I eventually made it to the other side of that death trap and the relief I felt was so great that I didn’t even know whether to laugh or cry. But I did feel pride and joy as I realized just how well we do drive. I picked up speed again as the rain stopped. I was now crossing the bridge and fully in traffic again when suddenly the guy ahead of me does this crazy move as he squeezes himself into the middle lane without warning. “What the….”, I thought to myself. I didn’t get the last word out of my thought when I understood why he did that and realized I had to do the same. Fortunately a very kind person slowed down to let me in. There were a bunch of burning flares scattered just ahead, all over my lane. Again, no warning and what the heck, no reason for them to be there. What would it have taken for whoever lit the flares to pick them up and move them over or put them out before heading off? I don’t know. No time to ask questions anyway. Look where you’re going because it’s another moment now and the flares are behind me, done, over. Forget trying to figure out what is over and look to what’s coming, because anyway, the flares won’t be there tomorrow.
Here’s the thing though…so often I see all these motivational quotes about trust and, honestly, I think we are far more trusting than we realize. Here we lock our doors and go out of our way to protect ourselves from this and that and the other thing, yet when we’re out driving, do we not simply trust that the people ahead of us on the road are going to continue going forward? Do we not trust that they’re not going to suddenly slam on the brakes for no good reason? After all, they could. When I think about how many cars are on the road and all the maneuvers we need to make in order to get to our destinations, I see that there are a lot of things that I don’t even think about, I simply trust that it will happen and that I will actually get to where I’m going. Every so often you see a lunatic driving erratically but when you consider the number of cars on the road, it’s a very small percentage who are out of their minds when they drive.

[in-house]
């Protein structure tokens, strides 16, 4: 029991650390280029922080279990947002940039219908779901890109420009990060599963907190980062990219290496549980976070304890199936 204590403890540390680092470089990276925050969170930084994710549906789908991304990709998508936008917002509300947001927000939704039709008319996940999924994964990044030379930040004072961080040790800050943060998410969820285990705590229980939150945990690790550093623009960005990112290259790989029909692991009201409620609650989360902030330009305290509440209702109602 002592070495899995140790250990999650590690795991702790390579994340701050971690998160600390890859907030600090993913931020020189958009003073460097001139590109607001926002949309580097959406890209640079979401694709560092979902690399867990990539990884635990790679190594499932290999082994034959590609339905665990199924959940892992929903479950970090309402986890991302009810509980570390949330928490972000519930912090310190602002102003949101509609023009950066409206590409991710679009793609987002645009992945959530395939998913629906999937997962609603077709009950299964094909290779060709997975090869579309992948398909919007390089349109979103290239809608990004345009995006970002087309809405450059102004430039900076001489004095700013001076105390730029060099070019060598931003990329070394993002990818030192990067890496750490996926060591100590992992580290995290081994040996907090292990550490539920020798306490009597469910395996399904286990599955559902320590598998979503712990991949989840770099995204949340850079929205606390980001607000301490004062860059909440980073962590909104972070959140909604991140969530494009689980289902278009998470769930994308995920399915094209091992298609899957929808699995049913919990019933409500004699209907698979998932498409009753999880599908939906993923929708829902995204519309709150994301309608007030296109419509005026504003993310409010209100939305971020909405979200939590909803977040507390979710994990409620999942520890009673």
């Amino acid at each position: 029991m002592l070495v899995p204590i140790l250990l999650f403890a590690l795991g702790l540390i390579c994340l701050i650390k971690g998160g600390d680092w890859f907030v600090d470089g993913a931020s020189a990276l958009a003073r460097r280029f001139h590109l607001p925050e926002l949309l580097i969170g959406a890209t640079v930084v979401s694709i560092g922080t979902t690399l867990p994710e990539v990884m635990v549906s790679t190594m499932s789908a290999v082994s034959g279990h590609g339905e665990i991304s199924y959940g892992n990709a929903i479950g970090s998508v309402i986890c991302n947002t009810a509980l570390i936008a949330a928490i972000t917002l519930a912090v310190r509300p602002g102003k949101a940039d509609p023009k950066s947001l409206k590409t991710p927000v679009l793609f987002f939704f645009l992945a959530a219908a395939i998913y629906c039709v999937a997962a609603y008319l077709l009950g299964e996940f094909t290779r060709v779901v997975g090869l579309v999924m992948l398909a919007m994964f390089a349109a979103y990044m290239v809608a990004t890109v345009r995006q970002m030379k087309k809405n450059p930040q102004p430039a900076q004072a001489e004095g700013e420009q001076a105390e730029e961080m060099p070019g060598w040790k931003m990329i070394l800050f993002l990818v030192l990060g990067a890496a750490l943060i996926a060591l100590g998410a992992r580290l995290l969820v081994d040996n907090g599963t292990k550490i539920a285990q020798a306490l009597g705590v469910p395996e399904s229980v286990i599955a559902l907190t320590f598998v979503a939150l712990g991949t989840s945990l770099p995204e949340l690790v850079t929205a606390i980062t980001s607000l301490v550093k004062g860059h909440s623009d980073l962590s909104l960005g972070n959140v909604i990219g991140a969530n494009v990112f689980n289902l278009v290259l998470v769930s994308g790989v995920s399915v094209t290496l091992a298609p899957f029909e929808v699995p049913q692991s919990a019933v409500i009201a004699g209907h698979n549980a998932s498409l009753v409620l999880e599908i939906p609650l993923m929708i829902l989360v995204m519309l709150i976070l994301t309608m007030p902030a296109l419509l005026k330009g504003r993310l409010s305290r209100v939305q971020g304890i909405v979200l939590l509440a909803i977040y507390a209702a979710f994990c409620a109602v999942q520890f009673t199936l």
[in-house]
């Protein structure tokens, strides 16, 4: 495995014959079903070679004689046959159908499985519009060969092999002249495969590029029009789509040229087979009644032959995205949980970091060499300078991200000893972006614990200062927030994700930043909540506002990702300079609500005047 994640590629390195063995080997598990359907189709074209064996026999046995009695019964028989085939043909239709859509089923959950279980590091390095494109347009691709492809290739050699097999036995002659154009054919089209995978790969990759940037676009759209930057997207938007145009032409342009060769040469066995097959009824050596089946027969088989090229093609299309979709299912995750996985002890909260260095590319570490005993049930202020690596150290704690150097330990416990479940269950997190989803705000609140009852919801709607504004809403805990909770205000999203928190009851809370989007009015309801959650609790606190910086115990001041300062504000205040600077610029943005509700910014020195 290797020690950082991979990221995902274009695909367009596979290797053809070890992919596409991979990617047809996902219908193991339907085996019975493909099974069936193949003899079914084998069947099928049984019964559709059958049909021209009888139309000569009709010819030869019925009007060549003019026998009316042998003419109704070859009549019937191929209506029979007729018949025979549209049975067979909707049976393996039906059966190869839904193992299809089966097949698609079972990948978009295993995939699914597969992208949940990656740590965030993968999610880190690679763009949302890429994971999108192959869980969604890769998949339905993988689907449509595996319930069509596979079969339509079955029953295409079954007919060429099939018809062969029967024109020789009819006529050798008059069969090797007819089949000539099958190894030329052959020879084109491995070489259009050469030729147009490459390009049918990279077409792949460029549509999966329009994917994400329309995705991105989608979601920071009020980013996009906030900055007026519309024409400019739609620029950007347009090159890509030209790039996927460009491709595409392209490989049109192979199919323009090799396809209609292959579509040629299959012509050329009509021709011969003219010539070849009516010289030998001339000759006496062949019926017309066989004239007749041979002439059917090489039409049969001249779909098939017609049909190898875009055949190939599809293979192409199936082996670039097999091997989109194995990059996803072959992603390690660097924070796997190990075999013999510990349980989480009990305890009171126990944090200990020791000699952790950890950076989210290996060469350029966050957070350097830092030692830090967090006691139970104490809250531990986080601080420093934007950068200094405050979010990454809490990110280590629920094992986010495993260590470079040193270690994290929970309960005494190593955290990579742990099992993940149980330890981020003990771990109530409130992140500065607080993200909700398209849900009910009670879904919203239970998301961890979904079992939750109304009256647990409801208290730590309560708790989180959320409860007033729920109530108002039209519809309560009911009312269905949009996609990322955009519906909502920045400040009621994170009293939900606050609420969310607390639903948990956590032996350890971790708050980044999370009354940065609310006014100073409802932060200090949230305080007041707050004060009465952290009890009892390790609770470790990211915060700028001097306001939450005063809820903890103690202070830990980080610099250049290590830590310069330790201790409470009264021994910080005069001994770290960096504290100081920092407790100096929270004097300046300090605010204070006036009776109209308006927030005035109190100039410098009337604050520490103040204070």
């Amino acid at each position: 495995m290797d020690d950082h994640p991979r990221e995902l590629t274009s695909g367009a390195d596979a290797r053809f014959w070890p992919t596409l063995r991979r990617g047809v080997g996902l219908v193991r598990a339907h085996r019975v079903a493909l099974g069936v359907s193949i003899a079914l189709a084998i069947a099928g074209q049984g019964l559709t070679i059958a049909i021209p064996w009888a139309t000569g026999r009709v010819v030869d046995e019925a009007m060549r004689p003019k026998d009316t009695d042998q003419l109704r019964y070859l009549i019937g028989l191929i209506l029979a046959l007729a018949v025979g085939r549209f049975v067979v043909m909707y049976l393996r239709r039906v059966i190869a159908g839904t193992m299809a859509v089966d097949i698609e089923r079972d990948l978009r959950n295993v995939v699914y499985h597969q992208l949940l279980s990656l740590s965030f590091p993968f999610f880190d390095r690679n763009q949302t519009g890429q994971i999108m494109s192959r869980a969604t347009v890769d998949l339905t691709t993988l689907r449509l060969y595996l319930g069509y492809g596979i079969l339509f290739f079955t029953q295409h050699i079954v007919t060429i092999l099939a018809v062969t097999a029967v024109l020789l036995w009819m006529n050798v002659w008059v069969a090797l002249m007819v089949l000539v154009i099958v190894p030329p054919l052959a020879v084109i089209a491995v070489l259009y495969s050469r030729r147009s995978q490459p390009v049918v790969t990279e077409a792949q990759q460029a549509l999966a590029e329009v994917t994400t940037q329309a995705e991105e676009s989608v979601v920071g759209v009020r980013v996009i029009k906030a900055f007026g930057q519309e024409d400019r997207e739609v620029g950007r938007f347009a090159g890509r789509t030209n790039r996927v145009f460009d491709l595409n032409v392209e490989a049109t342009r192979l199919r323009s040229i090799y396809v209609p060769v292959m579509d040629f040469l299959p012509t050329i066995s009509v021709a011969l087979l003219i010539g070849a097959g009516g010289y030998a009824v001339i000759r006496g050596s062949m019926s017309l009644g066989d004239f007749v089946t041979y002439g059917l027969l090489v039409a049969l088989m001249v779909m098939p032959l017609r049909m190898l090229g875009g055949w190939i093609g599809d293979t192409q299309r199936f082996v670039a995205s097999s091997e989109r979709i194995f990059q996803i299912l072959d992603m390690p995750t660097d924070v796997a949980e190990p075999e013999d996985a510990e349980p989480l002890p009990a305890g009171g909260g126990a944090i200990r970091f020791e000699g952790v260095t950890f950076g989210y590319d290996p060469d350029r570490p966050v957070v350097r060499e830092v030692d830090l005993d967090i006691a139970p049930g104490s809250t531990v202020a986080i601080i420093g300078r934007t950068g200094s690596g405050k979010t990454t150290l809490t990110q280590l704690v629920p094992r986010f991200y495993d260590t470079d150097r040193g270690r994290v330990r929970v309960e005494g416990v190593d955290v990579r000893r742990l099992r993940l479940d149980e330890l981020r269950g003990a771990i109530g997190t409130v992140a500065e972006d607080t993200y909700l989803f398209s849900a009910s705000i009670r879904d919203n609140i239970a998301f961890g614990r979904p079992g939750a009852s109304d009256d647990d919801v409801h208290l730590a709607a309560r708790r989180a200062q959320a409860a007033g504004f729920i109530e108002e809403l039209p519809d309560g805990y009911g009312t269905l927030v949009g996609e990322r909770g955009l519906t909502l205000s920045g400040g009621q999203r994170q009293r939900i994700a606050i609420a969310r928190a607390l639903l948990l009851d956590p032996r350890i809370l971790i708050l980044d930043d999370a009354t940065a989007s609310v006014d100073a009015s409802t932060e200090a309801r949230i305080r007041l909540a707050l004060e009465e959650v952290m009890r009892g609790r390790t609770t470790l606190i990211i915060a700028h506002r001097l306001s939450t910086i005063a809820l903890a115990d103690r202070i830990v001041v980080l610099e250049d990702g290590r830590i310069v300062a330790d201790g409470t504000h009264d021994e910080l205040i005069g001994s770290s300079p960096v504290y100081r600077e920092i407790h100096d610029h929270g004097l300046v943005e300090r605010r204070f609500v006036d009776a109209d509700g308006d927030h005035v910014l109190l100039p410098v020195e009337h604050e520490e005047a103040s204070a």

So for the mostpart, we really do simply trust a lot of what happens on the road. We trust that our cars will get us there, we trust that the people driving around us are going to keep driving the way we expect them too, we trust all kinds of things. And so it goes every day in life really. Have you ever checked the chair you were about to sit your ass on before sitting on it to see if it was going to hold you up? No, I’d venture to say that most of you simply sit down and trust that the chair will hold you up no matter how many years you’ve owned that chair. In fact we trust so much that at times it makes for very funny scenes. Ever seen someone who is headed with determination towards a door and then they go smashing into it because it’s locked? Well I say that that person was assuming that the door was open and they trusted that when they pushed on it it would open.
Do I have a point? Well not really, it’s just that I was thinking about this concept of trust after my adventure on the open roads of Montreal the other night. And I wondered if we aren’t more trusting than we think we are. And what if we weren’t? What if we trusted absolutely nothing…can you imagine what life would be like? Imagine if you first had to fully checked every chair before you sat on it and checked your cup before you poured coffee in it and on and on. I find it exhausting just to think about it.